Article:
Tokelau country brief
Tokelau is a non-self-governing territory of New Zealand. Its leadership and capital rotates yearly between its three coral atolls, Atafu, Nukunonu and Fakaofo, which have a combined land area of 12 square kilometres and a combined resident population of 1,499 (2016 census). Tokelauans also live in New Zealand, Australia, and in other parts of the Pacific.
Tokelauans are New Zealand citizens with the right to enter and live in New Zealand and Australia. New Zealand is responsible for Tokelau's foreign affairs and defence. Referendums on self-determination in 2006 and 2007 did not reach the two-thirds majority vote necessary to change Tokelau's status to a self-governing state in free association with New Zealand, like the Cook Islands and Niue.
System of Government
The unicameral parliament of Tokelau is called the General Fono. The Council for the Ongoing Governance of Tokelau, which functions as the governing organisation when the General Fono is not in session, consists of the Faipule (leader) and Pulenuku (village mayor) of each of the three atolls. The office of Tokelau’s head of government, known as the Ulu-o-Tokelau (‘Ulu’), rotates between the three Faipule for a one-year term. Queen Elizabeth II is Tokelau’s Head of State. New Zealand statute law does not apply to Tokelau unless expressly extended to Tokelau, and no New Zealand legislation is extended to Tokelau without its consent. Ross Arden, appointed by the New Zealand Minister of Foreign Affairs, represented New Zealand as its Administrator.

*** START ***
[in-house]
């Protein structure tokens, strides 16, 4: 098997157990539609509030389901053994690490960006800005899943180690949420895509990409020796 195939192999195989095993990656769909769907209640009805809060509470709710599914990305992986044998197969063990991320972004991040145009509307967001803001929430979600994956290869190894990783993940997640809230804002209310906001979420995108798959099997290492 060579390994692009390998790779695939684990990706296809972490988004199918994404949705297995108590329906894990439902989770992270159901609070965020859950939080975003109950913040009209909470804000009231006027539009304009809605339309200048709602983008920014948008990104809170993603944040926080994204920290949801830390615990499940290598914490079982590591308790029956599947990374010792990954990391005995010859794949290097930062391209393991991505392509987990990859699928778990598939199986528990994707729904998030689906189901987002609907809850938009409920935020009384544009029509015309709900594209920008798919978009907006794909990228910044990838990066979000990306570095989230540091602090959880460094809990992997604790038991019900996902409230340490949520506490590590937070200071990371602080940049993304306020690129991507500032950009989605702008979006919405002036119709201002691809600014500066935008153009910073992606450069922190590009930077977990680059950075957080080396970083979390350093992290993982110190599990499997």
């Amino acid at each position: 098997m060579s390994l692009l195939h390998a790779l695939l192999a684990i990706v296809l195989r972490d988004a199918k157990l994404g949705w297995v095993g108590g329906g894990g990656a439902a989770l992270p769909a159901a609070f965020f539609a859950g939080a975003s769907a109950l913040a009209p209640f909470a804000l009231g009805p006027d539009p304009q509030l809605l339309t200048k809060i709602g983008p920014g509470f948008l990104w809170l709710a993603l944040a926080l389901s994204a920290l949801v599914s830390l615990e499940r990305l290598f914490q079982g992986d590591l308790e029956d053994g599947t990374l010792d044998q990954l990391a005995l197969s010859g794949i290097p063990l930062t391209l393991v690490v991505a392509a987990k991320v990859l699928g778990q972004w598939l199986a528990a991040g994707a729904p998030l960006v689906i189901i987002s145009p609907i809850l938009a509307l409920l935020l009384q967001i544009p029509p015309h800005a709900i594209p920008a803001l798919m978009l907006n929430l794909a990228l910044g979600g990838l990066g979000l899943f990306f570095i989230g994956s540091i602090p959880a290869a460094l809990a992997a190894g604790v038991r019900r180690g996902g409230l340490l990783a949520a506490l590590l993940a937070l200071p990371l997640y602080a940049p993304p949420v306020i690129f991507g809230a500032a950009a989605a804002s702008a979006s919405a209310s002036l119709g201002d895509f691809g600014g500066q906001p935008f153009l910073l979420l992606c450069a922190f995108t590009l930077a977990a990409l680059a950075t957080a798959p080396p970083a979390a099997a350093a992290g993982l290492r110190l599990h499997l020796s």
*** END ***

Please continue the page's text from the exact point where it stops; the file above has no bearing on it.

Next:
The Australian High Commissioner to New Zealand is responsible for Australian affairs in Tokelau. Australia's relationship with Tokelau is based mainly on shared membership of regional organisations, development cooperation and people-to-people links.
Tokelau has one of the world’s smallest economies. Its principal sources of revenue are sales of copra, postage stamps, souvenir coins, handicrafts and remittances from relatives in New Zealand. Tokelau receives 90 per cent of its power from photovoltaic power stations funded by New Zealand.
The Tokelau International Trust Fund, formally established in November 2004, was designed to provide intergenerational security and an independent source of income to Tokelau in the future. Its balance as at 30 June 2018 was $NZ 90.3 million.